Purchase: $4,900

Omega Seamaster Diver 300M

As one of the most iconic, and legendary watches from Omega, the Seamaster Diver 300M has enjoyed a long-running career as adventuring’s darling variant. After being used for nautical endeavors following its creation, this timeless watch has steadily evolved into a symbol of status and prestige, calling upon a 42-millimeter stainless-steel case, blue ceramic bezel, laser-engraved waves, and a recognizable white enamel diving scale that harkens back to its use in the 1950s. Below its scratch‑resistant sapphire crystal, the watch’s polished blue ceramic dial, skeletonized hands, and raised indexes boast a unique, rhodium-plated finish, and have been filled with white Super-LumiNova for enhanced visibility in dark areas. At its heart, an OMEGA Master Chronometer Calibre 8800 movement can be seen through the watch’s wave-edged case back, accenting a specialized, conical helium escape valve, and over 1000-feet of water resistance. Coincidentally, many of the utilitarian aspects of the Diver’s original model have returned here, so if you’re looking for a watch that’s a bit more rugged while remaining relatively refined, the Seamaster Diver 300M might be the one for you.

Purchase: $5,200

Omega Seamaster Planet Ocean 600M

By now, you likely know that Omega’s “maritime legacy” is relatively unmatched. To honor its nautical history, the company released the Planet Ocean in 2005, paying homage to its most illustrious dive watches, and ushering in a new era for ocean-savvy explorers. As a favorite among travelers and adventurers, the Planet Ocean 600M boasts an odd, but unique 39.5-millimeter stainless-steel case, a black ceramic unidirectional bezel that’s been imbued with a modern Liquidmetal diving scale, and an alveolar, screw-in caseback. On its face, a scratch-resistant sapphire crystal protects the watch’s Master Chronometer Calibre 8800 movement, Arabic numerals, and a subtle date window at the 3 o’clock position. Like its other seafaring sibling, the Planet Ocean features a capable helium-escape valve, but boasts improved 2000-foot water resistance, thanks to rigorous testing by The Swiss Federal Institute of Metrology. If you’re looking for a nautical timepiece that’s been brought into modernity, and don’t mind wearing a model that’s relatively new, you can’t go wrong with the Seamaster Planet Ocean 600M.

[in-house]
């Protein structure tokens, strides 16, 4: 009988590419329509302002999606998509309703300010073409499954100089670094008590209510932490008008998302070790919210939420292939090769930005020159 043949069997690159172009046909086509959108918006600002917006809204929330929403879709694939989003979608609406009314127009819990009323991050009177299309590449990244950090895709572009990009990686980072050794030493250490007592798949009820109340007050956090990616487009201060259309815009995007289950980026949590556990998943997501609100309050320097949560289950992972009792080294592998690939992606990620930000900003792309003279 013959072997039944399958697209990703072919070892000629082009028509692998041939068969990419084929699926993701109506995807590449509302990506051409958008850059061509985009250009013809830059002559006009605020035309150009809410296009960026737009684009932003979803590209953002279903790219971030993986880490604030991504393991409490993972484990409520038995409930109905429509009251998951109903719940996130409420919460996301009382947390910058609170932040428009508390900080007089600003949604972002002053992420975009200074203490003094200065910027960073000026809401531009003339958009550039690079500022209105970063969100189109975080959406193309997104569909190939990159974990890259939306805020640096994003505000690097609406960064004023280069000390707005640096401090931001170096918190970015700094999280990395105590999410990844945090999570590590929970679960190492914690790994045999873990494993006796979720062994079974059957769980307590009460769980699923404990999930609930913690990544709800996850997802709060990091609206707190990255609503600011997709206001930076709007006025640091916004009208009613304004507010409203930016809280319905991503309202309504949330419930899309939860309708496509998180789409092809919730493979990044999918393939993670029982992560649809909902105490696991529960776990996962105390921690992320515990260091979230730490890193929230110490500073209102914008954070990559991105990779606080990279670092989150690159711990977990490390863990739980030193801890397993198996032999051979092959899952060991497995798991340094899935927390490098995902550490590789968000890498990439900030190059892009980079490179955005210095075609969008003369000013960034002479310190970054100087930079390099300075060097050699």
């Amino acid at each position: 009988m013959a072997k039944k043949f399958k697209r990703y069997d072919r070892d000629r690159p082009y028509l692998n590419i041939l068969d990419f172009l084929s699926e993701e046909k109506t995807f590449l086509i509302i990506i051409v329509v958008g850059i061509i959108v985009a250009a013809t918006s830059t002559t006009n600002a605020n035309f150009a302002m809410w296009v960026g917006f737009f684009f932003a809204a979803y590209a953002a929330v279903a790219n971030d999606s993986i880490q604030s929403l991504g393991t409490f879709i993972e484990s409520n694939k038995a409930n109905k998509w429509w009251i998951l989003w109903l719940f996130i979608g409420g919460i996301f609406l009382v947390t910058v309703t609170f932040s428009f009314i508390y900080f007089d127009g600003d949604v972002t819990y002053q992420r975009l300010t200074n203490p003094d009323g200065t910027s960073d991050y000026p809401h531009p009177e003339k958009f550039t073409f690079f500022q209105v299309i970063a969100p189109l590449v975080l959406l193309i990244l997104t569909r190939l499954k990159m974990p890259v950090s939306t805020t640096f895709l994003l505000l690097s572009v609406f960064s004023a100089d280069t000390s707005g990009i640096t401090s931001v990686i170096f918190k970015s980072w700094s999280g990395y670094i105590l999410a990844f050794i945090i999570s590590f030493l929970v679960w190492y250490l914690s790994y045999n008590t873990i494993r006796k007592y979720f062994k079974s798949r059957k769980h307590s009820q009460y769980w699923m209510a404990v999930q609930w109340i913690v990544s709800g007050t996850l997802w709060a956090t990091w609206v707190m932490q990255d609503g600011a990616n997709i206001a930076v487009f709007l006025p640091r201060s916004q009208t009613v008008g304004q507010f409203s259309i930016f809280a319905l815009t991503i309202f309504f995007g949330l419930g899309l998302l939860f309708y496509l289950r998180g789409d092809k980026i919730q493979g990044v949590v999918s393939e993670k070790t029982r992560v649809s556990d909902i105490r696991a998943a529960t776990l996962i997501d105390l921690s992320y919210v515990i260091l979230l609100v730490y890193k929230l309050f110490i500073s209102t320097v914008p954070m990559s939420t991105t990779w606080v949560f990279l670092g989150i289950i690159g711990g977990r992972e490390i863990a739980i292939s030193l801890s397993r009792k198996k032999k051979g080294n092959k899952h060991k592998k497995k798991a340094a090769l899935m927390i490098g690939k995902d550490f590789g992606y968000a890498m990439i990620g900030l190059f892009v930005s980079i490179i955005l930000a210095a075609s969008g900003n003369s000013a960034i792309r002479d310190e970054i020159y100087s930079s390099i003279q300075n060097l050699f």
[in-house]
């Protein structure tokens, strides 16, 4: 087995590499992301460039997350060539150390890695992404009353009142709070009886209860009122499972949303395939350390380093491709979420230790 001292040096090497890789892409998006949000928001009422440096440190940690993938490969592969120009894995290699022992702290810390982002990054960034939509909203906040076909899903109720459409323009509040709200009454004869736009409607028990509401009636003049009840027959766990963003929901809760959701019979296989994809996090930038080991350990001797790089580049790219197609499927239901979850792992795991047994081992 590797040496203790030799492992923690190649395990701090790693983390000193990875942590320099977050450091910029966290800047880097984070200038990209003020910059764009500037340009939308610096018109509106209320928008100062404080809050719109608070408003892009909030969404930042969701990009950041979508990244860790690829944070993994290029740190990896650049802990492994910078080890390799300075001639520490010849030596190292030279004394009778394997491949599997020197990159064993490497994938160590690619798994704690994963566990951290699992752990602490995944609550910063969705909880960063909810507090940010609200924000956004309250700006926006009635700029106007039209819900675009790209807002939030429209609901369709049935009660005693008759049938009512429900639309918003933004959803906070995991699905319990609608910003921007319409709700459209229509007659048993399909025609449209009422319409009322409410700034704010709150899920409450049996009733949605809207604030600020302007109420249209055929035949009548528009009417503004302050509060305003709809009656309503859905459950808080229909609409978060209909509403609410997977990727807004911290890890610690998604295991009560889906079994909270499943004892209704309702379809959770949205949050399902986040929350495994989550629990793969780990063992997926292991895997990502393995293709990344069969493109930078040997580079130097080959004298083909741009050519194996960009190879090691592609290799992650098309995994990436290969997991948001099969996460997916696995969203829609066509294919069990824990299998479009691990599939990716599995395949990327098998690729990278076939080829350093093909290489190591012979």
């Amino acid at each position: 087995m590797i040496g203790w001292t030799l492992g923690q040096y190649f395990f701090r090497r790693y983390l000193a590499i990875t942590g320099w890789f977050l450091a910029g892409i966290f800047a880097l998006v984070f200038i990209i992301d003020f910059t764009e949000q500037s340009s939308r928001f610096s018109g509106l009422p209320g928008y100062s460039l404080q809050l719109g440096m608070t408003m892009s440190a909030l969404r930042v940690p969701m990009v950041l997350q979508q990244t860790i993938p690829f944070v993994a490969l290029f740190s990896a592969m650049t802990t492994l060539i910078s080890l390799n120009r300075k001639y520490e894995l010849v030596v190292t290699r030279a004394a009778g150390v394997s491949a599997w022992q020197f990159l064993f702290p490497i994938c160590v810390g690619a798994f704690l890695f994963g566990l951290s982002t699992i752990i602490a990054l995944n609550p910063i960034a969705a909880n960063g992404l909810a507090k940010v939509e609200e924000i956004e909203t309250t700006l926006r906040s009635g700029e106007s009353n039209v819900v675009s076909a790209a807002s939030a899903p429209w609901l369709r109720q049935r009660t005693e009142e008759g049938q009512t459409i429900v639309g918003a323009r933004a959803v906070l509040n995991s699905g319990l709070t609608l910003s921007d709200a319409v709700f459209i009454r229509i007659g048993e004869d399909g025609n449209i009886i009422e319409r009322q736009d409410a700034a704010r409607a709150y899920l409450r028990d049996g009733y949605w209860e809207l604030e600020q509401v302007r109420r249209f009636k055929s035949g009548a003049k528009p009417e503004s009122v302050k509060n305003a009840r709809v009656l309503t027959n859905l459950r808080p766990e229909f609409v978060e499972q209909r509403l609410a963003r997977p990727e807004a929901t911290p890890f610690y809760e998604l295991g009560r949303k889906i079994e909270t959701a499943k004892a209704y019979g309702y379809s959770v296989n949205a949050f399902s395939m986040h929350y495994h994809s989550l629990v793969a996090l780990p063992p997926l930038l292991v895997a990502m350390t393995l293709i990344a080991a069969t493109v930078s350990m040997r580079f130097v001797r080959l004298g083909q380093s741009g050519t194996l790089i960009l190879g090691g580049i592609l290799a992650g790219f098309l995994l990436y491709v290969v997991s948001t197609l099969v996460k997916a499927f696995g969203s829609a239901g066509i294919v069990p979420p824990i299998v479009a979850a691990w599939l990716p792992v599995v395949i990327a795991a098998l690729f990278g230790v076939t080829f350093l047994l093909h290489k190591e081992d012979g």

Purchase: $6,450

Omega Seamaster Aqua Terra 150M